Heraldry is the designing, use, regulation, and recording of coats of arms and related emblems. Originally, the crown granted coats of arms to individuals—not families or surnames—to identify them in battle. A person entitled to bear arms is called an "Armiger."
An Armiger’s legitimate male descendants can inherit the right to use his coat of arms. However, most Scottish ancestors did not have a coat of arms.
The crown awards the right to use a coat of arms to:
- Persons who perform a heroic deed.
- Persons who make a notable achievement.
- Persons who hold a prominent position.
Such grants are recorded by representatives of the crown called the "King’s Heralds."
In Scotland the heralds work under the direction of the Lord Lyon King of Arms, who is responsible for rights to arms and pedigrees. Heraldic records are housed at the following address:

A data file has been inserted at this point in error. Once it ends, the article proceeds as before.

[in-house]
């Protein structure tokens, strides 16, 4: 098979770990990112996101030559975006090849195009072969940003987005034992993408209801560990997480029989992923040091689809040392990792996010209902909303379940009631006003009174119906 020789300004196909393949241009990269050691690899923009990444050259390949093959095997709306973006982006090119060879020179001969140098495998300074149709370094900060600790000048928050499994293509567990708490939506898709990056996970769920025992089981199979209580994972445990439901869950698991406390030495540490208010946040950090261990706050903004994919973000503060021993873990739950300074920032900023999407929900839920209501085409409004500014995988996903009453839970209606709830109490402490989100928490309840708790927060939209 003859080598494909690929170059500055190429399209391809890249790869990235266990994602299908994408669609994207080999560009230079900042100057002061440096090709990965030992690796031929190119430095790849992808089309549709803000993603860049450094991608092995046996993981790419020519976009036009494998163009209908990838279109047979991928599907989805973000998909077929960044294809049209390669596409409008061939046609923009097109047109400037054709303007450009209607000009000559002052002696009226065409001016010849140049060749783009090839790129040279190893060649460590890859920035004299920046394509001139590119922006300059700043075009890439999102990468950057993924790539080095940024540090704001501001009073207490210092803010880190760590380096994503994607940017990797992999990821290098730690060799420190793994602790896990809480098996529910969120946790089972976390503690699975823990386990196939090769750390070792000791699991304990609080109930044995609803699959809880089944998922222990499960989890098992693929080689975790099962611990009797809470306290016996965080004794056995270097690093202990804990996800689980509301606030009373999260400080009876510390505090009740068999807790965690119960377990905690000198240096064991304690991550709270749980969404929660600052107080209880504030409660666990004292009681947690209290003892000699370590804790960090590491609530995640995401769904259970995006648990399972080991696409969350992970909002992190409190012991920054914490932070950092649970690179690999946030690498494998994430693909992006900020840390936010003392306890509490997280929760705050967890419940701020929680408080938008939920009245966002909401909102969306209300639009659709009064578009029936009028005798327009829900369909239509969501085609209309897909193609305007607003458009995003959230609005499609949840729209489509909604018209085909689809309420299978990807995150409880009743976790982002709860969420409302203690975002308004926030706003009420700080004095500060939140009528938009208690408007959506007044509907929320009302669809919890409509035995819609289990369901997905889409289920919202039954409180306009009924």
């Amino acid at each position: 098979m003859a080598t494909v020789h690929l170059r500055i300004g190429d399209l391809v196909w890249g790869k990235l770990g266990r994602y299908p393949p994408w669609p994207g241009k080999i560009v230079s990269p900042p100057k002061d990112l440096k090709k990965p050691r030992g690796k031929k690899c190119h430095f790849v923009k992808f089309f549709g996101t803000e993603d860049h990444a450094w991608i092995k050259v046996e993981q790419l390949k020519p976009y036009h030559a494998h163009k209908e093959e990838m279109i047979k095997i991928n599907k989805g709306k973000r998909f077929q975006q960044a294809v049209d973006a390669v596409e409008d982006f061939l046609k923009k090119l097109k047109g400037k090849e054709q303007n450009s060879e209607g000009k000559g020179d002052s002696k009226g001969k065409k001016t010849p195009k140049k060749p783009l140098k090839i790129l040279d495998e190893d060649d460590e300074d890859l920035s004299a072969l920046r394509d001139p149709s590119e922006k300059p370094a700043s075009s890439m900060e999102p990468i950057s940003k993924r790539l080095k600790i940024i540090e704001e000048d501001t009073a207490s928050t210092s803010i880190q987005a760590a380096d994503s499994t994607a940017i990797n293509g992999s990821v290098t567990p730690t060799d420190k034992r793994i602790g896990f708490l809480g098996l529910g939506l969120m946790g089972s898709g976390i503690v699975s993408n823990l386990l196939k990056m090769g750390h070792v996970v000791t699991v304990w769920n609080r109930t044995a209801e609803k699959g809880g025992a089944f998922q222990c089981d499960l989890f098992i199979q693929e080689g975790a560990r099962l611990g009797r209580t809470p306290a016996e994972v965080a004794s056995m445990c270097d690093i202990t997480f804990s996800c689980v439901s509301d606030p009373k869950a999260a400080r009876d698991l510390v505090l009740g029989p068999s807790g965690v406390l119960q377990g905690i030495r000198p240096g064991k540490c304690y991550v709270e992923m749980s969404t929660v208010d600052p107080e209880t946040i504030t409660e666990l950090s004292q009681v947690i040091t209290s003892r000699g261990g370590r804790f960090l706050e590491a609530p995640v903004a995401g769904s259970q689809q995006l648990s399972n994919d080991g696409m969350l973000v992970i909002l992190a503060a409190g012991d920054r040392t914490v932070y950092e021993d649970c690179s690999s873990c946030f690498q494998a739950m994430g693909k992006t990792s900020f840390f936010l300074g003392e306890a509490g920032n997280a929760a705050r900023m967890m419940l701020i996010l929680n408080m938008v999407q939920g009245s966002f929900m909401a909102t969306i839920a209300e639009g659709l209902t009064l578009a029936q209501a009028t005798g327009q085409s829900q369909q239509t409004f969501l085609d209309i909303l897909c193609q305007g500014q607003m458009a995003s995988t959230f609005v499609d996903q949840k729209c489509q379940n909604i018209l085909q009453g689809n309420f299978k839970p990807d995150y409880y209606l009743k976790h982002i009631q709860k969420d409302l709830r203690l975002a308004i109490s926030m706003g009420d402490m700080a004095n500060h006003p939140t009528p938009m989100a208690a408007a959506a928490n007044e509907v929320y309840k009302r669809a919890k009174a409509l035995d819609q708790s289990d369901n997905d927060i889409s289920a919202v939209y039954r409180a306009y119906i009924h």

Court of the Lord Lyon
New Register House
In the sixteenth century, heralds visited all parts of Scotland to discover who was using coats of arms. They asked for proof of male descent from the original grantee. These heraldic visitations were recorded in Public Register of all Arms and Bearings, which continues to be expanded and is available at the above address.
Heralds developed terms to describe the records they kept:
- Armorials: Alphabetical lists of names with a description, or blazon, of the arms.
- Ordinaries: Similar books that describe coats of arms and arrange them according to design. Some minor armigers are not included in any books.
The Family History Library has many books on heraldry, including armorials and ordinaries, laws of heraldry, and explanation of terms. To find their call numbers, look in the Locality Search of the catalog under:
SCOTLAND - HERALDRY
GREAT BRITAIN - HERALDRY
Public Register of all Arms and Bearings: http://www.heraldry-scotland.co.uk/register.html